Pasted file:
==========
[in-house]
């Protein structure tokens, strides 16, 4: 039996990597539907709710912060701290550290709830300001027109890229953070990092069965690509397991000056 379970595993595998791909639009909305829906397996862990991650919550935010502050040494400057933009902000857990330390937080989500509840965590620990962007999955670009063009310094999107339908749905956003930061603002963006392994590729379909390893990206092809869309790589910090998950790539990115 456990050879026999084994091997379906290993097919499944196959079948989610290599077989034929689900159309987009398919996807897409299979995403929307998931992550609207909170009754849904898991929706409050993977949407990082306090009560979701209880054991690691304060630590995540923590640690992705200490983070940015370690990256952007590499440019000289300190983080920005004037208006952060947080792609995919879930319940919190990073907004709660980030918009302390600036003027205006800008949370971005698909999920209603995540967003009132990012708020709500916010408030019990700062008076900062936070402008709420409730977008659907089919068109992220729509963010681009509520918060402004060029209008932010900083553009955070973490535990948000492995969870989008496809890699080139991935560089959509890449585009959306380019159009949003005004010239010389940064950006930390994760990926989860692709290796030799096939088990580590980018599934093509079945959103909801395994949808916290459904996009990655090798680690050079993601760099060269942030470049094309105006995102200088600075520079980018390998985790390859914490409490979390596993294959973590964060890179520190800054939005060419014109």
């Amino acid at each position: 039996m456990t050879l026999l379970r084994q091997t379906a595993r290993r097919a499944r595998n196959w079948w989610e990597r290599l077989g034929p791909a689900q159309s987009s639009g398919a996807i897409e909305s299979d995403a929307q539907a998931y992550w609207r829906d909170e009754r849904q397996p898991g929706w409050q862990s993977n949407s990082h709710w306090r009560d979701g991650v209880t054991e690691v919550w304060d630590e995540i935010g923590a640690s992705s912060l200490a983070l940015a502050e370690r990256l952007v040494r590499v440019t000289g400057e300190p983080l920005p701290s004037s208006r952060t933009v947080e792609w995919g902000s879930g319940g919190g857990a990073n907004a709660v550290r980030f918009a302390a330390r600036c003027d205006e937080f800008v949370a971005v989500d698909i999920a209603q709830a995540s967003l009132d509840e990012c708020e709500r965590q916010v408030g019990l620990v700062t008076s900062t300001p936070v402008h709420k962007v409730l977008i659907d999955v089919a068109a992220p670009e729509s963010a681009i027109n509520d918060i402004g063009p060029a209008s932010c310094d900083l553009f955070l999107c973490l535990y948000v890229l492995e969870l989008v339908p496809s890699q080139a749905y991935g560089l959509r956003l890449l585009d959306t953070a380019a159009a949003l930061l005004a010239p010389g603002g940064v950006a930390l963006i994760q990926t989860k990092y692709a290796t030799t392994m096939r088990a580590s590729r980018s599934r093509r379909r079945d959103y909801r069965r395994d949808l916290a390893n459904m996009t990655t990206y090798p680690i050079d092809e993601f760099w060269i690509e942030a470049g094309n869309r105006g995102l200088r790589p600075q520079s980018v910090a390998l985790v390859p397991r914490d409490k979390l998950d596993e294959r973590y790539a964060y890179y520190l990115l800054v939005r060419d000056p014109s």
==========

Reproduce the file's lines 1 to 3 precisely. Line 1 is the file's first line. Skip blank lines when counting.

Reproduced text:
[in-house]
């Protein structure tokens, strides 16, 4: 039996990597539907709710912060701290550290709830300001027109890229953070990092069965690509397991000056 379970595993595998791909639009909305829906397996862990991650919550935010502050040494400057933009902000857990330390937080989500509840965590620990962007999955670009063009310094999107339908749905956003930061603002963006392994590729379909390893990206092809869309790589910090998950790539990115 456990050879026999084994091997379906290993097919499944196959079948989610290599077989034929689900159309987009398919996807897409299979995403929307998931992550609207909170009754849904898991929706409050993977949407990082306090009560979701209880054991690691304060630590995540923590640690992705200490983070940015370690990256952007590499440019000289300190983080920005004037208006952060947080792609995919879930319940919190990073907004709660980030918009302390600036003027205006800008949370971005698909999920209603995540967003009132990012708020709500916010408030019990700062008076900062936070402008709420409730977008659907089919068109992220729509963010681009509520918060402004060029209008932010900083553009955070973490535990948000492995969870989008496809890699080139991935560089959509890449585009959306380019159009949003005004010239010389940064950006930390994760990926989860692709290796030799096939088990580590980018599934093509079945959103909801395994949808916290459904996009990655090798680690050079993601760099060269942030470049094309105006995102200088600075520079980018390998985790390859914490409490979390596993294959973590964060890179520190800054939005060419014109």
């Amino acid at each position: 039996m456990t050879l026999l379970r084994q091997t379906a595993r290993r097919a499944r595998n196959w079948w989610e990597r290599l077989g034929p791909a689900q159309s987009s639009g398919a996807i897409e909305s299979d995403a929307q539907a998931y992550w609207r829906d909170e009754r849904q397996p898991g929706w409050q862990s993977n949407s990082h709710w306090r009560d979701g991650v209880t054991e690691v919550w304060d630590e995540i935010g923590a640690s992705s912060l200490a983070l940015a502050e370690r990256l952007v040494r590499v440019t000289g400057e300190p983080l920005p701290s004037s208006r952060t933009v947080e792609w995919g902000s879930g319940g919190g857990a990073n907004a709660v550290r980030f918009a302390a330390r600036c003027d205006e937080f800008v949370a971005v989500d698909i999920a209603q709830a995540s967003l009132d509840e990012c708020e709500r965590q916010v408030g019990l620990v700062t008076s900062t300001p936070v402008h709420k962007v409730l977008i659907d999955v089919a068109a992220p670009e729509s963010a681009i027109n509520d918060i402004g063009p060029a209008s932010c310094d900083l553009f955070l999107c973490l535990y948000v890229l492995e969870l989008v339908p496809s890699q080139a749905y991935g560089l959509r956003l890449l585009d959306t953070a380019a159009a949003l930061l005004a010239p010389g603002g940064v950006a930390l963006i994760q990926t989860k990092y692709a290796t030799t392994m096939r088990a580590s590729r980018s599934r093509r379909r079945d959103y909801r069965r395994d949808l916290a390893n459904m996009t990655t990206y090798p680690i050079d092809e993601f760099w060269i690509e942030a470049g094309n869309r105006g995102l200088r790589p600075q520079s980018v910090a390998l985790v390859p397991r914490d409490k979390l998950d596993e294959r973590y790539a964060y890179y520190l990115l800054v939005r060419d000056p014109s």